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What are signs of low porosity hair?

By: Alejandro Buttari |
What are signs of low porosity hair?

Likely, you have not heard about low porosity hair. And if you have, it is probably because you have struggled with it in the past, and a knowledgeable hair stylist has told you about it. Low porosity hair is exactly what it sounds like–it is where your hair has fewer pores than other hair types. Surprisingly, this can cause many issues for your hair, and if you don’t employ the right hair practices and products, it can be damaging. Here are the signs of low porosity hair and what you need to know about it.

Low porosity hair explained.

We already know that this type of hair lacks or has fewer pores than other types. What this means is that it can be tough to get moisture into the hair (initially). What is more, this hair type can get greasy very quickly. The good news is once you do get moisture into your hair, the hair usually hangs on it quite nicely.


Hair with low porosity has tightly joined cuticles that make it quite difficult for moisture to go in and out of the hair shaft. The hair cuticle makes up the outside of the hair strand and protects the innermost part of the hair from damage. The cuticle is made up of hard, flat cells that overlap. You can think of these cuticle cells as tiles on a roof. In straight hair types, these cells are lined up symmetrically, whereas, in curly hair types, they are asymmetrical. For this reason, people with straight hair are more likely to have low porosity hair because the cuticles can line up so tightly, whereas curly hair is often more spaced out and, therefore, more porous.

Factors that may increase the porosity

Certain factors may cause your hair to become more porous. For example, factors from your environment, such as sun, wind, and cold temperatures, may cause the cuticles of your hair to rise. Likewise, chemical and physical damage from dying or coloring, and brushing, can also raise your cuticles.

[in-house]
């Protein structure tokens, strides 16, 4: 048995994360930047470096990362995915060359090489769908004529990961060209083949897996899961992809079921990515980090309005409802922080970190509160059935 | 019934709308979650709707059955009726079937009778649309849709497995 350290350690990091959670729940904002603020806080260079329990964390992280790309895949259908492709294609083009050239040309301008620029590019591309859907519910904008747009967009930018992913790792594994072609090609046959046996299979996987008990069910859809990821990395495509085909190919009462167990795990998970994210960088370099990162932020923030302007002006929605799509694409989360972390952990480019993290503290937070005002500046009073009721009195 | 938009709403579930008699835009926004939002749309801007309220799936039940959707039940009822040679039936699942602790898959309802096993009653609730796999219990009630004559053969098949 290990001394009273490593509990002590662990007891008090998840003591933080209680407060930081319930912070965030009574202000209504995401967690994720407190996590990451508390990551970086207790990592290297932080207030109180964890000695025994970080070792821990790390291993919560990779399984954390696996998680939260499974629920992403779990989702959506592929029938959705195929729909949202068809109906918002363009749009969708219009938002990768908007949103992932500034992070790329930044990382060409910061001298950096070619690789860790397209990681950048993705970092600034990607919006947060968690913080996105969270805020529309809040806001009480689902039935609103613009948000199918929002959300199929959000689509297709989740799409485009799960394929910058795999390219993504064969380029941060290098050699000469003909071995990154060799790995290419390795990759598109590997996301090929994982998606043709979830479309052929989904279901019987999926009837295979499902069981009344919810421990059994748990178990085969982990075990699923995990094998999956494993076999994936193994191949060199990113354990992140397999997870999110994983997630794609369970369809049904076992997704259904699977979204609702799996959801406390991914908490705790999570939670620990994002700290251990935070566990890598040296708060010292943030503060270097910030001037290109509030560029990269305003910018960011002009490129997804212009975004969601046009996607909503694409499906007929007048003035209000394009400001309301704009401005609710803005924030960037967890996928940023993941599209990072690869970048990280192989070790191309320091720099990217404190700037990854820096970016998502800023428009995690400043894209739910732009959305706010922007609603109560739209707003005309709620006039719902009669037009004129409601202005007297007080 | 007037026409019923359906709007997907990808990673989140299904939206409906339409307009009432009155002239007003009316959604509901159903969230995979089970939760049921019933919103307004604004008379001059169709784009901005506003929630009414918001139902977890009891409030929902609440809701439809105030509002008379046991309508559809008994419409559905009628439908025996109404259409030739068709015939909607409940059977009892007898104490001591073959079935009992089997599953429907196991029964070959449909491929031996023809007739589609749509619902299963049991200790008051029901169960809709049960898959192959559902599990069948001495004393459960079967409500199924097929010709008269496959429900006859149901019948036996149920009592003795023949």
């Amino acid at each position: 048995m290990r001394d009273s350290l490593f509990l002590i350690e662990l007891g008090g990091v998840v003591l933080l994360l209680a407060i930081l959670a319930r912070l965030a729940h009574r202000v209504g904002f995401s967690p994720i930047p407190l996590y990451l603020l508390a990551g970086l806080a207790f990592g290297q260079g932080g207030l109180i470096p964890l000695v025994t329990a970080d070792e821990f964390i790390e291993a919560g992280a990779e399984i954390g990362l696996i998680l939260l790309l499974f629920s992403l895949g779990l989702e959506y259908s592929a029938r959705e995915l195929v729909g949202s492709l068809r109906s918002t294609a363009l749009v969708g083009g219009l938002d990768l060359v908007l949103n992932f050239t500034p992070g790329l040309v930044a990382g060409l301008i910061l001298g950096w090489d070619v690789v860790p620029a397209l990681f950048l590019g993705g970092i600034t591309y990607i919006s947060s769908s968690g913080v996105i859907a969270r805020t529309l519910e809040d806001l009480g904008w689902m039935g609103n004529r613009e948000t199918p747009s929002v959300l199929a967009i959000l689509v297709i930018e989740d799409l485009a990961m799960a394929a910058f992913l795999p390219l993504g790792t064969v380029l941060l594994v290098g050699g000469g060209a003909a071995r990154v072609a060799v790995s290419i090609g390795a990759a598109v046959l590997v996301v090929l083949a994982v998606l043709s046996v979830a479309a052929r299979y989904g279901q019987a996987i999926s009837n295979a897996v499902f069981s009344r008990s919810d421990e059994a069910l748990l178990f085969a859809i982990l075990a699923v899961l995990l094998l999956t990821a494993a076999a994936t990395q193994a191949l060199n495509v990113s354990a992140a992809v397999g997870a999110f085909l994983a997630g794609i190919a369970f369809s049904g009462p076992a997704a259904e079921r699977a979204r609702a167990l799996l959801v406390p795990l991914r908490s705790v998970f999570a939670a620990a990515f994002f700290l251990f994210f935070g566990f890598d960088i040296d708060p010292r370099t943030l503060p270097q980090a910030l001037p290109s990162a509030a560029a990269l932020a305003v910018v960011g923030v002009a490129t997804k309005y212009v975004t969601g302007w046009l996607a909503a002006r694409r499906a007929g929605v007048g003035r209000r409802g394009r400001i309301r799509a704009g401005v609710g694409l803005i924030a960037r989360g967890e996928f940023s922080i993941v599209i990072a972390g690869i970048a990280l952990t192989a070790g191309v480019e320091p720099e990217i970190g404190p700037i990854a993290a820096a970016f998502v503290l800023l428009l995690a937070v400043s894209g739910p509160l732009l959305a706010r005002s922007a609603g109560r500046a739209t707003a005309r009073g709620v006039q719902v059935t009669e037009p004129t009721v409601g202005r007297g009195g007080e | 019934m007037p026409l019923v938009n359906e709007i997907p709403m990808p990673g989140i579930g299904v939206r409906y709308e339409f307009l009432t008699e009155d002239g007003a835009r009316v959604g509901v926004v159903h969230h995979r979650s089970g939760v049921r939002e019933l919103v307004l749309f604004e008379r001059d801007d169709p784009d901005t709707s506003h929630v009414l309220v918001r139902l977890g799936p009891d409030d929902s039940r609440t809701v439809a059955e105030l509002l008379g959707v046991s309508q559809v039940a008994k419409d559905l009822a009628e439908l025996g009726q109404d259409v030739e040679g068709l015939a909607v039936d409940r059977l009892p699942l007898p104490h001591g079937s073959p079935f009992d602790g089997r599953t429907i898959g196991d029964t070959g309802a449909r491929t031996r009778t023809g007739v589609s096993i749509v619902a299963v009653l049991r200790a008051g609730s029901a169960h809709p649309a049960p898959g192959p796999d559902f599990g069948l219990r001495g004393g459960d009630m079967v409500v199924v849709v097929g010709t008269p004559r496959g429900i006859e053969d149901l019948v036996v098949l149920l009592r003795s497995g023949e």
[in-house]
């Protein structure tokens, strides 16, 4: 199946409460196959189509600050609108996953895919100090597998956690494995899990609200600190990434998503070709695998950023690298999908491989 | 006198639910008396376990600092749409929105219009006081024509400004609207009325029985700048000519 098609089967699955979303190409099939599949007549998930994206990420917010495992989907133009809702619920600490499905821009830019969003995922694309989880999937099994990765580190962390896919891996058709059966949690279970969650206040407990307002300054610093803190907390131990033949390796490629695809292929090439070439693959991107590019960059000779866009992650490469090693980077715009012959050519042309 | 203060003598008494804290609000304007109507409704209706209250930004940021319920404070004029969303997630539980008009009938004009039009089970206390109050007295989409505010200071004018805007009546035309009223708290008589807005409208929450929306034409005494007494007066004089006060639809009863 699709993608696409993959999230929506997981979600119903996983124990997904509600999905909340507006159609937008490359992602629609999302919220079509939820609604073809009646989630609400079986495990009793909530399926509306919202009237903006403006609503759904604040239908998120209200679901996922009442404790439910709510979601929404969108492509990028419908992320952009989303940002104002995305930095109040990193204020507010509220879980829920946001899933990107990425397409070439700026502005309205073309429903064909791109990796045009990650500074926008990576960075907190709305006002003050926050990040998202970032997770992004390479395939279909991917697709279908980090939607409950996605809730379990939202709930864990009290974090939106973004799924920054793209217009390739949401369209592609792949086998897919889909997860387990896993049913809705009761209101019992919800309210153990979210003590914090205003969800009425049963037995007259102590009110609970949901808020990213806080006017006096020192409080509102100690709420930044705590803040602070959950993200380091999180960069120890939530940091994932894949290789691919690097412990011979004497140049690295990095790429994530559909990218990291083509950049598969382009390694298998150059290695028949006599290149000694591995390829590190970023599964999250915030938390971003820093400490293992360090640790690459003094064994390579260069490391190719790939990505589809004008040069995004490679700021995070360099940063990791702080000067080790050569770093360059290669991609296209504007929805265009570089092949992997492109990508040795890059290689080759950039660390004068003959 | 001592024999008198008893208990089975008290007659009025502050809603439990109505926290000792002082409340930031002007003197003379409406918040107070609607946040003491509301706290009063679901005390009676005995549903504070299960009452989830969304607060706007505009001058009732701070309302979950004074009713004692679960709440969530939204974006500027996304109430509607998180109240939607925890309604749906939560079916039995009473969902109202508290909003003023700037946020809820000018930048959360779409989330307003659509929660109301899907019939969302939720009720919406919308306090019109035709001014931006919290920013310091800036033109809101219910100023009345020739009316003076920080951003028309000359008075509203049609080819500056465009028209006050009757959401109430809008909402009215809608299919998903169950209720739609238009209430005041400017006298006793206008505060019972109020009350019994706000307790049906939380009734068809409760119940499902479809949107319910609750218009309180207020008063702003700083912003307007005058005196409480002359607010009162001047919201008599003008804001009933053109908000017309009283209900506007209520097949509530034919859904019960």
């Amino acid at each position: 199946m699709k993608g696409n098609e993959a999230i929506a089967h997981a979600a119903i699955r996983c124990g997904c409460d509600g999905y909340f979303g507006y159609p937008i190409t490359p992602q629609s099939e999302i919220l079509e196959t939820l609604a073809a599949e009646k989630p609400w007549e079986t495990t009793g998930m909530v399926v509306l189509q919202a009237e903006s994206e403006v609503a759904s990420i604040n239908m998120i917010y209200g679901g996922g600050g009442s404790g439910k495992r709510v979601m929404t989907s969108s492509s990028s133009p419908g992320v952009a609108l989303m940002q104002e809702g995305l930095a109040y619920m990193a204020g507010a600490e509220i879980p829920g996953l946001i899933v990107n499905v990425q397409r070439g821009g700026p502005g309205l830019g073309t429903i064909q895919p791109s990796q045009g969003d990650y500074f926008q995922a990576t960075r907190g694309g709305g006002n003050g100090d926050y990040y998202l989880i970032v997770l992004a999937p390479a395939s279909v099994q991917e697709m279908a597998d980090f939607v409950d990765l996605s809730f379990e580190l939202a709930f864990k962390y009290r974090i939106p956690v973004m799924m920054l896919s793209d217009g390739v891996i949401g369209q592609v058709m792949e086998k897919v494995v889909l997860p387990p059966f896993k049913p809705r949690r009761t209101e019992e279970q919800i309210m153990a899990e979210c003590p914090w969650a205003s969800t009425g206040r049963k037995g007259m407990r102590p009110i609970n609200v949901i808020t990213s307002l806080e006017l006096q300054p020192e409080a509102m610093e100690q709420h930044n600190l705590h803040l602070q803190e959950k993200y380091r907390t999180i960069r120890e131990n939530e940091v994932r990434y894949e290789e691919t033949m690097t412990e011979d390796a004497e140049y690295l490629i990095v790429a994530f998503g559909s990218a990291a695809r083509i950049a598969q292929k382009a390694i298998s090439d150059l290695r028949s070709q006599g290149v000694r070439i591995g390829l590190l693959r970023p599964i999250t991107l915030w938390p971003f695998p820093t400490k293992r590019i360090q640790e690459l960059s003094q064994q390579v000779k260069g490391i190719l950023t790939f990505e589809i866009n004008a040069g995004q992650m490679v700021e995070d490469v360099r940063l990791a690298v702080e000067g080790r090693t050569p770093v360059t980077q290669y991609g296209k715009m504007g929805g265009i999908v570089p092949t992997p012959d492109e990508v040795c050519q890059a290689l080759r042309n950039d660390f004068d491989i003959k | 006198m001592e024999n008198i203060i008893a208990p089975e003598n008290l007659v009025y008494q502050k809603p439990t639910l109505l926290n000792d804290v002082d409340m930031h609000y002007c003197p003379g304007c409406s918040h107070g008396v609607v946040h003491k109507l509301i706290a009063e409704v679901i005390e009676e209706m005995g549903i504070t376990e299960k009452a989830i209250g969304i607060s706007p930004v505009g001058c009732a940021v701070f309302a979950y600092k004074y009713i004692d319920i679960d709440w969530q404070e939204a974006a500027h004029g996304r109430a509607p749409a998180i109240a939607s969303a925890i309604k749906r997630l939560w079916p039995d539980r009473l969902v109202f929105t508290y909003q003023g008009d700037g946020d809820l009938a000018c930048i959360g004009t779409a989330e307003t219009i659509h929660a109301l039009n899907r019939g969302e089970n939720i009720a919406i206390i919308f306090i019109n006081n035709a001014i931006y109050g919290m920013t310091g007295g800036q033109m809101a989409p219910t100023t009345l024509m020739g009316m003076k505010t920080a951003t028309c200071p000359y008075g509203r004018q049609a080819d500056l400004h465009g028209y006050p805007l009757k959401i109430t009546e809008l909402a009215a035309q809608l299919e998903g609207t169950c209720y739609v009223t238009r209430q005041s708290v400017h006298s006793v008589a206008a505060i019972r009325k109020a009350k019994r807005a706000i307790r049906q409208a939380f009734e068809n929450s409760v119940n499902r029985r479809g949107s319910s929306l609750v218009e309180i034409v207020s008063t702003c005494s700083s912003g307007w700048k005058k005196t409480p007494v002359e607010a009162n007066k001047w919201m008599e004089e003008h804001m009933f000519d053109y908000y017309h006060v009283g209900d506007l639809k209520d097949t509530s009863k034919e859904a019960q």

Sign: Your hair is always greasy hair.

No matter if you washed your hair that morning or it's been a day or two, you likely feel like you always have greasy hair. Our scalps produce a natural oil called sebum, which is meant to hydrate and protect our hair strands. Sebaceous glands produce sebum, and some people produce more, whereas others produce less. Certain changes in your body can also affect the amount of sebum you make, including hormonal changes that accompany adolescence, pregnancy, and menopause.



But the amount of sebum you produce is not the only contributing factor to a greasy appearance. For example, people with low porosity hair generally adopt a greasy look to their hair shortly after they have just washed it. This happens because the moisture from these oils cannot penetrate past the cuticle into the hair itself. Therefore, the oil just sits on the top of the hair without anywhere to go. 


This greasy appearance is also generally more apparent for people with straight hair, as the oil can quickly travel down straight strands. For people with curly hair, the coils can slow the progression of grease down the strand. 

Sign: Products seem to sit on your hair 

Just like your own oils can get trapped on your hair, any products you use may also fail to absorb into your hair strands. People with low porosity hair often say their conditioner makes their hair greasy, so they sometimes forgo it with washes. If you find that products make your hair look or feel more greasy, this could also be a sign that you have low porosity hair.

Sign: No volume

Hair that lacks volume is often due to two factors: hair thinning or low porosity hair. Generally, people who struggle to get volume have this issue because oils tend to weigh the strands down, so it's hard to get any lift. And regrettably, the more products you add, the more you struggle. The good news is you likely never have issues with frizz!

Sign: Water seems to sit on your hair strand

You can test the porosity of your hair with a few tests. The first is a spray bottle test, where you spray a light mist on the end of your strands, and you watch to see if your hair absorbs the water or not. If it doesn’t, the water roll off the hair or sits like droplets on top of it.

Sign: Your hair floats

If you take a few strands that you have shed and put them in a glass of water or fill up the sink with water, porous hair will sink after a few minutes. However, hair that is not porous will continue to float on the surface as it cannot absorb water. 

Caring for porous hair

The type of products you use is always important, but it may be even more so for people with low porosity hair. Because products tend to sit on top of your hair, you will want to look for shampoos and conditioners that are sulfate-free, and that can also help volumize. In addition, shampoos should be clarifying to help get rid of artificial and natural oils that build up on the scalp. 



And finally, because less porous hair often lacks volume, it is important to treat any hair loss, as the combination of low porosity and hair loss can make your hair look even thinner.  

This information is intended for educational purposes only and is not meant to substitute for medical care or to prescribe treatment for any specific health condition. These products are not intended to diagnose, treat, cure or prevent any disease.